Advantages and Challenges of Wireless Networking for Small Businesses
When to know if you’re ready to cut the cord
Doing business today without a computer network is nearly impossible. You might as well go back to quill pens and ink wells. But if you’re running a small business, and you’ve got your site wired for ethernet workstations, is that enough? Should you make the jump to wireless networking, and if so, what are the pros and cons? At KMF Technologies, we help small to medium-sized businesses transition to wireless networking when doing so would advance their organizational objectives. These might include:
- Allowing workers to access the network with a greater range of devices
- Allowing more flexible use of the business space
- Bringing in additional staff without investing in infrastructure
- Providing Internet access to visitors
The list goes on and on. The point here is that your technology plan has to support your business development plan. You have to ask where you want your business to go in the next three to five years. If wireless networking can facilitate your development plan, then it is probably worth the investment. However, you should be aware of the advantages and challenges, so you can weigh one side against the other and make the best decision for your situation.
Advantages of wireless networking for small businesses
Wireless networks can deliver the following benefits for your small business:
- Increased efficiency — Depending on how your business operates, immediate data access from all corners of the worksite can speed operations.
- Improved access — Workers are rarely out of touch, so turnaround time on messages is greatly reduced. Improving worker response time can be a major factor in customer satisfaction and retention.
- Work station flexibility — Your workers don’t have to be sitting at their desks to be productive. They can perform necessary tasks from anywhere on site.
- Lower costs — If you want to add a workstation, you don’t have to run wires to a desk.
- Staffing flexibility — Given the item above, it’s easier and more cost effective to add temporary staff when demand for extra workers is high. And what’s true for temp staff goes doubly for permanent hiring.
- Customer amenity — If you run a business where customers are onsite, having a wireless network that guests can access adds to their experience. You can also use your wireless network to drive sales to those customers while they’re on the premises.
- Support for mobile workforces — If you have workers, such as your sales team, who routinely access your network offsite through a variety of devices, giving them onsite access to a wireless network only makes sense. They can seamlessly transition from remote to onsite work with the same device.
- Easy video conferencing — A wireless network eliminates the need for additional hardware, so your staff can video conference without relying on seldom-used equipment that no one in the office is sure about how to operate.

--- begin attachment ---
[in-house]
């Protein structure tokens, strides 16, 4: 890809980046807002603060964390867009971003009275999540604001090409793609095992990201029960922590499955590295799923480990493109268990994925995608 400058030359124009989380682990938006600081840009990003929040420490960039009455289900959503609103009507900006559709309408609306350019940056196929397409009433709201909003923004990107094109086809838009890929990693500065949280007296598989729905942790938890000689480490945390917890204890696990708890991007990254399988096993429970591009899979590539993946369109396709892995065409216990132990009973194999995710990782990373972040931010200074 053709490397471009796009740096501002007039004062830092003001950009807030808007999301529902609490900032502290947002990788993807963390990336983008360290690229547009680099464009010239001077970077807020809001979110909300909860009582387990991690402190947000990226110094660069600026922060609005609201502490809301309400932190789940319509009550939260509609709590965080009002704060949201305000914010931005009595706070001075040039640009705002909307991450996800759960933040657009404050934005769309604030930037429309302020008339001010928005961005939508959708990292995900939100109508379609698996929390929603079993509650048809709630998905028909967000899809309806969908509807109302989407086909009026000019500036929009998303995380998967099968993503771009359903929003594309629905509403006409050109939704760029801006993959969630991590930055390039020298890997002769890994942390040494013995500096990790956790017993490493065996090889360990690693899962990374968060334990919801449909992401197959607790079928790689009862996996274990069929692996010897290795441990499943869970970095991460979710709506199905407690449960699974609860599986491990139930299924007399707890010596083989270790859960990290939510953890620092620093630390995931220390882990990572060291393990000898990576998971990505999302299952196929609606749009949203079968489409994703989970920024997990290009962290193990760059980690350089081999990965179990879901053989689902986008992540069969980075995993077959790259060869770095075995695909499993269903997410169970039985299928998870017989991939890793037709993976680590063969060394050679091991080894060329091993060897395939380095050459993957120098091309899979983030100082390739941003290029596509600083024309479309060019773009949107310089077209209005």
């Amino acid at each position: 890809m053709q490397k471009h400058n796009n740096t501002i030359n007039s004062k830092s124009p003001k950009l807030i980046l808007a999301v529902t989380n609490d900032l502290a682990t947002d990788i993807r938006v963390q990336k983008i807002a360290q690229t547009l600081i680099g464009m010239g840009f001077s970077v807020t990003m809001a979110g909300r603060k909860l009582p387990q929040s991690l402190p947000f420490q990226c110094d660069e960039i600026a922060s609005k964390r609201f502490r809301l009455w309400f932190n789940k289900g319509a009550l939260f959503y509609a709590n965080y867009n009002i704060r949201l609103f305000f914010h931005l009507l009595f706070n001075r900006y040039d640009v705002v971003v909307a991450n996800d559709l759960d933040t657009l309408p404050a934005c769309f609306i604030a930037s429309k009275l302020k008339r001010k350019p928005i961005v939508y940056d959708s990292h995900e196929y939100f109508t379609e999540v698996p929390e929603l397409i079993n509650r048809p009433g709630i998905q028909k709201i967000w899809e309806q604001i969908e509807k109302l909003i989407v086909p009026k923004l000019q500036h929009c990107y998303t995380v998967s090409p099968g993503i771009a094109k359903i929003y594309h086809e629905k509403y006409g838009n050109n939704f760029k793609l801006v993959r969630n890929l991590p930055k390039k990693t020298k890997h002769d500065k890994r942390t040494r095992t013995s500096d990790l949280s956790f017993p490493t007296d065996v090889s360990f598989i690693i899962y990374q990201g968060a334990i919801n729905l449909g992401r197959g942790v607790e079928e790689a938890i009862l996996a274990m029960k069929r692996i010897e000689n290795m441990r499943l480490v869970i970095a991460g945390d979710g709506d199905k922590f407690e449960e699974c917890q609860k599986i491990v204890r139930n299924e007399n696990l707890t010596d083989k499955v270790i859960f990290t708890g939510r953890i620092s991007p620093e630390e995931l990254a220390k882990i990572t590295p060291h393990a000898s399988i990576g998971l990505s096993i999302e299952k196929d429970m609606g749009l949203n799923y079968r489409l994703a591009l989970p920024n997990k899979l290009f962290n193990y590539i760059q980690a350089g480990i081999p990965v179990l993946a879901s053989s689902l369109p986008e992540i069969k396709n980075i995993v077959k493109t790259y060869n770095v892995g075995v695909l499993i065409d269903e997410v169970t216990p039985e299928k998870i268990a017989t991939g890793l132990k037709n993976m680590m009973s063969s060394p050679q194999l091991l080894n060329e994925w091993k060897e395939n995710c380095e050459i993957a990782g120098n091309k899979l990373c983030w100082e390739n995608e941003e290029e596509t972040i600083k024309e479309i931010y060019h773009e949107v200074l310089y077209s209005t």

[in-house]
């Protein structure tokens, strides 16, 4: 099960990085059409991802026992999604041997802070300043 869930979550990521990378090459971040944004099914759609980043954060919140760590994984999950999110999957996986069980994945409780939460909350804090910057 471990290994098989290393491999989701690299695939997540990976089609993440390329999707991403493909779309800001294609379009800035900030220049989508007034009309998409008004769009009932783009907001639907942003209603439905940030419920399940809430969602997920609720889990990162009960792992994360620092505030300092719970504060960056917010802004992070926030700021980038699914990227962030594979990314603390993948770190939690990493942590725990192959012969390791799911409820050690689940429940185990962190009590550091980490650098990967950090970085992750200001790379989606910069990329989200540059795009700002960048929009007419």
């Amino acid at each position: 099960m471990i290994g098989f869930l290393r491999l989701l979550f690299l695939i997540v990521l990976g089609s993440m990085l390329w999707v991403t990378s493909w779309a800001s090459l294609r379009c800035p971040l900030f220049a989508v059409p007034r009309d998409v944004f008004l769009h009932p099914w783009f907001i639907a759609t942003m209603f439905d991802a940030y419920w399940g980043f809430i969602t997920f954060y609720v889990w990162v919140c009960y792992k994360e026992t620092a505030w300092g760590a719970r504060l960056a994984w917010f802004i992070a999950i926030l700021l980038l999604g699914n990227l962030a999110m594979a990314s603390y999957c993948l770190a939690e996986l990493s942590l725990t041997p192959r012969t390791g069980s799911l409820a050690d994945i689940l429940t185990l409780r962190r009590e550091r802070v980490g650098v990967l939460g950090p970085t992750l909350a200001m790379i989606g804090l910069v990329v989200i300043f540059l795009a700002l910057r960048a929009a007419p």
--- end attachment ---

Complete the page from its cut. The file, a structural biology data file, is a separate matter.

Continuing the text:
- Improved aesthetics — Let’s be blunt: exposed wire is ugly, easily becomes a tangled mess and attracts mounds of dust. Limiting your dependence on wiring produces a streamlined, cleaner look for your worksite.
Taken together, these advantages illustrate how wireless networking can improve productivity, eliminate worker and customer frustrations, improve management oversight, and elevate morale, all while reducing costs.
Challenges to cutting the cord
Even if you just skimmed the preceding section, you’ve got to be pretty amped about the benefits of going wireless. But before you cut the cord, you have to consider the possible downsides, which include:
- Security concerns — When you send up a wireless signal, chances are that some opportunist is going to try and hitch a free ride. This might seem harmless, until the freeloader does something illegal that can be traced back to your IP. And if anyone can access your signal, their next step might be to attempt to penetrate your network, where they can wreak havoc on your operations. It’s important to understand security risks and take decisive steps to prevent harm.
- Variable speed — Ethernet connections are wonderfully consistent as far as speed goes. Wireless not so much. There are numerous factors that could influence your connection speed, including how many workers are on the network at any given time, what type of tasks they’re engaged in, the electromagnetic physics of your worksite, and if you are experiencing any outside interference. Slower speeds are going to hamper productivity, so you must adjust your system to compensate.
- Dead spots — “Can you hear me now?” is a familiar tagline from a cellular phone ad campaign, and it’s apropos to wireless networks. Depending on the configuration of your worksite, you may have some areas that are simply dead zones. Having a dead zone in a broom closet is no big deal. But if your main conference room is impervious to Wi-fi, you’ve got a problem. A knowledgeable IT professional can sometimes design a plan to overcome such obstacles and should at least be able to warn you about certain areas of your premises where a signal will be weak.
The good news is that all the challenges associated with wireless networks are manageable, provided that the benefits are worth the investment of your company’s resources. As long as you work with a skilled IT pro who can understand the issues with your particular worksite, you can have the information necessary to perform your own cost-benefit analysis and determine whether it’s time for your company to cut the cord.